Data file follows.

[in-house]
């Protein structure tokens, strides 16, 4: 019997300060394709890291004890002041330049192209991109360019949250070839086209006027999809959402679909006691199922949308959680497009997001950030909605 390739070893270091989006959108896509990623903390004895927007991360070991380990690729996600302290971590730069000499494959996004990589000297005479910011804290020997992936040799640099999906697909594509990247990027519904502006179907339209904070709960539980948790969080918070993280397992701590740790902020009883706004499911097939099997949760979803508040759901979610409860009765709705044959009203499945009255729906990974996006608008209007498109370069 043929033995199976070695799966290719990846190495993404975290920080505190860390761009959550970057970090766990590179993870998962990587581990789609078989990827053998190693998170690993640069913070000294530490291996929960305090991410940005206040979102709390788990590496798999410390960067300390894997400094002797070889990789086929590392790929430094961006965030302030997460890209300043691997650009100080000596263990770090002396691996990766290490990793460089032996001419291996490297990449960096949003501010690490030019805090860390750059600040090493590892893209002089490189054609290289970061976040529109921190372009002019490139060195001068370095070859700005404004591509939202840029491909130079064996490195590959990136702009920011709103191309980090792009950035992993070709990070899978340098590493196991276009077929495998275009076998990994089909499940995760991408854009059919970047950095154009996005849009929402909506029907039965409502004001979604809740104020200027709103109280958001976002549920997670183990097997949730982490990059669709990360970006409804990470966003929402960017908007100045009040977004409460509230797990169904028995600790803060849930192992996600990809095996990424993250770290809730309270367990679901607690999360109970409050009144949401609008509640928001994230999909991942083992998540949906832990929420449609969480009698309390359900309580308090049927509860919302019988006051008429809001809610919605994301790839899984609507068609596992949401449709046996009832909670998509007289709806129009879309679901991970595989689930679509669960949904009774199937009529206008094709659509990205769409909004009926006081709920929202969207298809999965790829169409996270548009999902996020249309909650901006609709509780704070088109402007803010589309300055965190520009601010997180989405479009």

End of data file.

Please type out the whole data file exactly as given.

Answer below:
[in-house]
């Protein structure tokens, strides 16, 4: 019997300060394709890291004890002041330049192209991109360019949250070839086209006027999809959402679909006691199922949308959680497009997001950030909605 390739070893270091989006959108896509990623903390004895927007991360070991380990690729996600302290971590730069000499494959996004990589000297005479910011804290020997992936040799640099999906697909594509990247990027519904502006179907339209904070709960539980948790969080918070993280397992701590740790902020009883706004499911097939099997949760979803508040759901979610409860009765709705044959009203499945009255729906990974996006608008209007498109370069 043929033995199976070695799966290719990846190495993404975290920080505190860390761009959550970057970090766990590179993870998962990587581990789609078989990827053998190693998170690993640069913070000294530490291996929960305090991410940005206040979102709390788990590496798999410390960067300390894997400094002797070889990789086929590392790929430094961006965030302030997460890209300043691997650009100080000596263990770090002396691996990766290490990793460089032996001419291996490297990449960096949003501010690490030019805090860390750059600040090493590892893209002089490189054609290289970061976040529109921190372009002019490139060195001068370095070859700005404004591509939202840029491909130079064996490195590959990136702009920011709103191309980090792009950035992993070709990070899978340098590493196991276009077929495998275009076998990994089909499940995760991408854009059919970047950095154009996005849009929402909506029907039965409502004001979604809740104020200027709103109280958001976002549920997670183990097997949730982490990059669709990360970006409804990470966003929402960017908007100045009040977004409460509230797990169904028995600790803060849930192992996600990809095996990424993250770290809730309270367990679901607690999360109970409050009144949401609008509640928001994230999909991942083992998540949906832990929420449609969480009698309390359900309580308090049927509860919302019988006051008429809001809610919605994301790839899984609507068609596992949401449709046996009832909670998509007289709806129009879309679901991970595989689930679509669960949904009774199937009529206008094709659509990205769409909004009926006081709920929202969207298809999965790829169409996270548009999902996020249309909650901006609709509780704070088109402007803010589309300055965190520009601010997180989405479009």